The Waters Shall Fail – Get Prepared

Bridge Spanning Lake Oroville in 2011
If you’ve paid any attention at all to the news, you’ve heard that the west is experiencing drought conditions. People throughout the west are being asked to take shorter showers or landscape their yards in ways that conserve water. But in California, 80% of the water “taken” from the environment goes to grow food.

From pictures like these 1 showing record low water levels in rivers and reservoirs, we can see the drastic change in surface water levels.

What these pictures of surface water don’t show, however, is the loss of ground water from California aquifers, earth’s “water batteries.” California has lost an estimated 63 trillion gallons of water from her aquifers since the beginning of 2013. 2

Why does it matter? It matters because water is food. And California provides 50% of the food eaten in America. Continue reading

Notes:

  1. Shocking before and after pictures of California drought reveal extent of the dry spell, UK Daily Mail, 27 February 2014, available online at http://www.dailymail.co.uk/news/article-2569919/Shocking-pictures-California-drought-reveal-extent-dry-spell-relief-way.html, retrieved 29 August 2014.
  2. Adrian Antal Borsa1, Duncan Carr Agnew, Daniel R. Cayan, Ongoing drought-induced uplift in the western United States, Science, published 21 August 2014, available online at http://www.sciencemag.org/content/early/2014/08/20/science.1260279, retrieved 29 August 2014.

Casual about our testimonies

There was a time when many members took most every doctrine or teaching seriously.  Things were pondered and prayed over as individuals and families.  In the past, there were fewer challenges: television and movies were generally family friendly. The biggest problems in school were running in the halls and chewing gum in class. Marriage didn’t have to be defined as traditional or otherwise. Families spent time together, because that was the norm.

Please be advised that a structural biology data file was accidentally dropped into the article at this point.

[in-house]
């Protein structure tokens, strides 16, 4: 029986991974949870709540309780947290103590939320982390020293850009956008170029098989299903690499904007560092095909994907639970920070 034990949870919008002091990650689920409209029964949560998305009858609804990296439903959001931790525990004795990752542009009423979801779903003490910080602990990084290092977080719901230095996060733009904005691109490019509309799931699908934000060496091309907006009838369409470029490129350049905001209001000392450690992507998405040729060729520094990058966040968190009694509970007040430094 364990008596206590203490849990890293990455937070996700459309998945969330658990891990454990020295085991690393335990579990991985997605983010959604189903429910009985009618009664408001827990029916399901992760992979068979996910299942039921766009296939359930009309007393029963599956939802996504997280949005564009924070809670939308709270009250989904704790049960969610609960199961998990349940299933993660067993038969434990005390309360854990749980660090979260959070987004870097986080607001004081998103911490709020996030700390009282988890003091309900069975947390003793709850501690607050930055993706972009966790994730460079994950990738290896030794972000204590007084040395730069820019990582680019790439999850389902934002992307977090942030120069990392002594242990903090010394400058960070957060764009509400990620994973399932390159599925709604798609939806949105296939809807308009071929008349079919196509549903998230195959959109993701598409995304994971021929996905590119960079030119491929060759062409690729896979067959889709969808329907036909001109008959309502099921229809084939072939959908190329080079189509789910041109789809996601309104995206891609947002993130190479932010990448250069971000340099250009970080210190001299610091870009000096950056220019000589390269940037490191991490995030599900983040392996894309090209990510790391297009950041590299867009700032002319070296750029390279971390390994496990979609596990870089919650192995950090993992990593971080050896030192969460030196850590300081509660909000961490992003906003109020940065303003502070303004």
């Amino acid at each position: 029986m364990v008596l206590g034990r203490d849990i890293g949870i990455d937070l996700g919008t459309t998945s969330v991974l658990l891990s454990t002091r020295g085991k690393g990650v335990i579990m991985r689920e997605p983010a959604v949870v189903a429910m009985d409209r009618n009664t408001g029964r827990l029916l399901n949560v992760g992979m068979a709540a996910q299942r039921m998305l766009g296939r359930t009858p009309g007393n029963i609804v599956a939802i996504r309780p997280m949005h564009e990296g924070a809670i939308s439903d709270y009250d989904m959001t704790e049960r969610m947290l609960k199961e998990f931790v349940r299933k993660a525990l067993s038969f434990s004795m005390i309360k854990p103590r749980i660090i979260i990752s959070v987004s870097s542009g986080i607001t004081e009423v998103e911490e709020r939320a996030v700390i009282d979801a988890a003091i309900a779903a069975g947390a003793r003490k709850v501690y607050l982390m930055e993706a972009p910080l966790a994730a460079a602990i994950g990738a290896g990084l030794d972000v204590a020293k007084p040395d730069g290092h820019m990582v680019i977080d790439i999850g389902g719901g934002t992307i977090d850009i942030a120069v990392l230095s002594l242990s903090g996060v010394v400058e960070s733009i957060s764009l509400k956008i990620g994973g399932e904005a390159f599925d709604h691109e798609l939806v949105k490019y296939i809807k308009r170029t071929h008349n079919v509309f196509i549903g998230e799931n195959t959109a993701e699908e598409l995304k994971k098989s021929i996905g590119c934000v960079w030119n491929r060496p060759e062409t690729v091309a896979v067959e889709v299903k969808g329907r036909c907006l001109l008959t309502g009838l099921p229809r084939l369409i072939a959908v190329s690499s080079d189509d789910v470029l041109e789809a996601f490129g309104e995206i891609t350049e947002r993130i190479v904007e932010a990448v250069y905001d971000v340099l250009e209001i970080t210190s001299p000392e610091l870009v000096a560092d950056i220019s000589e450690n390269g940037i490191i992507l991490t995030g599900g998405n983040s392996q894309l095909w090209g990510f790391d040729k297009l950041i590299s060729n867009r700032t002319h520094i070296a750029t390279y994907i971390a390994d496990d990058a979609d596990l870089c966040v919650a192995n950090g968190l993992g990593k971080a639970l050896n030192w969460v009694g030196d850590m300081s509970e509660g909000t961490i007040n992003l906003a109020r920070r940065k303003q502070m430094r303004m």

Now, we live in a day when the traditional family is in the minority, among divorces, living together and other arrangements. Many choose not to have children, or at least delay until later in life. As we all carry no fault insurance on our cars, we now wink at no fault divorces. Family friendly movies are harder and harder to find.

Worse, our members are succumbing to many of the things of the world, simply because of a casualness that has arisen in our ranks.  Many don’t think twice about watching an “R” rated movie, regardless of the strengths or problems in the movie.  Many do not think twice when their friends divorce, or marry for the nth time.  Temple sealing cancellations are no longer a rare event.

A bishop friend of mine told me that he was having to explain to youth that oral sex is sex. Sexting becomes a norm for many, as does other sexual intimacies.

In our casual view of the world and the gospel, do we spend too much time justifying the time we spend in and of the world?  Is being too casual with spiritual and worldly things causing  spiritual casualties?

When we watch R or PG-13 movies that are very sexual or violent in nature, how are they impacting us and our families spiritually?  When our quality time with our kids does not include quality prayers, scripture study or FHE, how does such casualness impact us?

In the Book of Revelation 3:15-16, the Lord spoke out against those who are lukewarm:

I know thy works, that thou art neither cold nor hot: I would thou wert cold or hot.

16 So then because thou art lukewarm, and neither cold nor hot, I will spue thee out of my mouth.